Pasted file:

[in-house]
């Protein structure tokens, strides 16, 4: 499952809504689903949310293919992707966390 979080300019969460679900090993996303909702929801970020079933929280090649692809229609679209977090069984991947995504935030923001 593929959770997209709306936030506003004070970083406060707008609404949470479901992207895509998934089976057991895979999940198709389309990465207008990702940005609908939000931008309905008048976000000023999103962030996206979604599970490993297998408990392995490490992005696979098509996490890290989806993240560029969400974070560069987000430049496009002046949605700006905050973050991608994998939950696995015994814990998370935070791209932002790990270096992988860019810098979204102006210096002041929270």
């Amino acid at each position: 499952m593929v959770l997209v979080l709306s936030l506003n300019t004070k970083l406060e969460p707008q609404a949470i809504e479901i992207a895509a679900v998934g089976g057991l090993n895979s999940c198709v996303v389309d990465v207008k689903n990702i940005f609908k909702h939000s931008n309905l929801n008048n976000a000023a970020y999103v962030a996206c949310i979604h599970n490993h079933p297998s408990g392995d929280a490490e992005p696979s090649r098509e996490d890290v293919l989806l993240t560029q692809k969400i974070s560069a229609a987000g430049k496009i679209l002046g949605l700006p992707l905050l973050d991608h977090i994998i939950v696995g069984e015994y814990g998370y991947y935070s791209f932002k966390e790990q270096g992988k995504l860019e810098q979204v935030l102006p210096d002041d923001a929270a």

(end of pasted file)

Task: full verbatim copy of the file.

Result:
[in-house]
């Protein structure tokens, strides 16, 4: 499952809504689903949310293919992707966390 979080300019969460679900090993996303909702929801970020079933929280090649692809229609679209977090069984991947995504935030923001 593929959770997209709306936030506003004070970083406060707008609404949470479901992207895509998934089976057991895979999940198709389309990465207008990702940005609908939000931008309905008048976000000023999103962030996206979604599970490993297998408990392995490490992005696979098509996490890290989806993240560029969400974070560069987000430049496009002046949605700006905050973050991608994998939950696995015994814990998370935070791209932002790990270096992988860019810098979204102006210096002041929270």
């Amino acid at each position: 499952m593929v959770l997209v979080l709306s936030l506003n300019t004070k970083l406060e969460p707008q609404a949470i809504e479901i992207a895509a679900v998934g089976g057991l090993n895979s999940c198709v996303v389309d990465v207008k689903n990702i940005f609908k909702h939000s931008n309905l929801n008048n976000a000023a970020y999103v962030a996206c949310i979604h599970n490993h079933p297998s408990g392995d929280a490490e992005p696979s090649r098509e996490d890290v293919l989806l993240t560029q692809k969400i974070s560069a229609a987000g430049k496009i679209l002046g949605l700006p992707l905050l973050d991608h977090i994998i939950v696995g069984e015994y814990g998370y991947y935070s791209f932002k966390e790990q270096g992988k995504l860019e810098q979204v935030l102006p210096d002041d923001a929270a």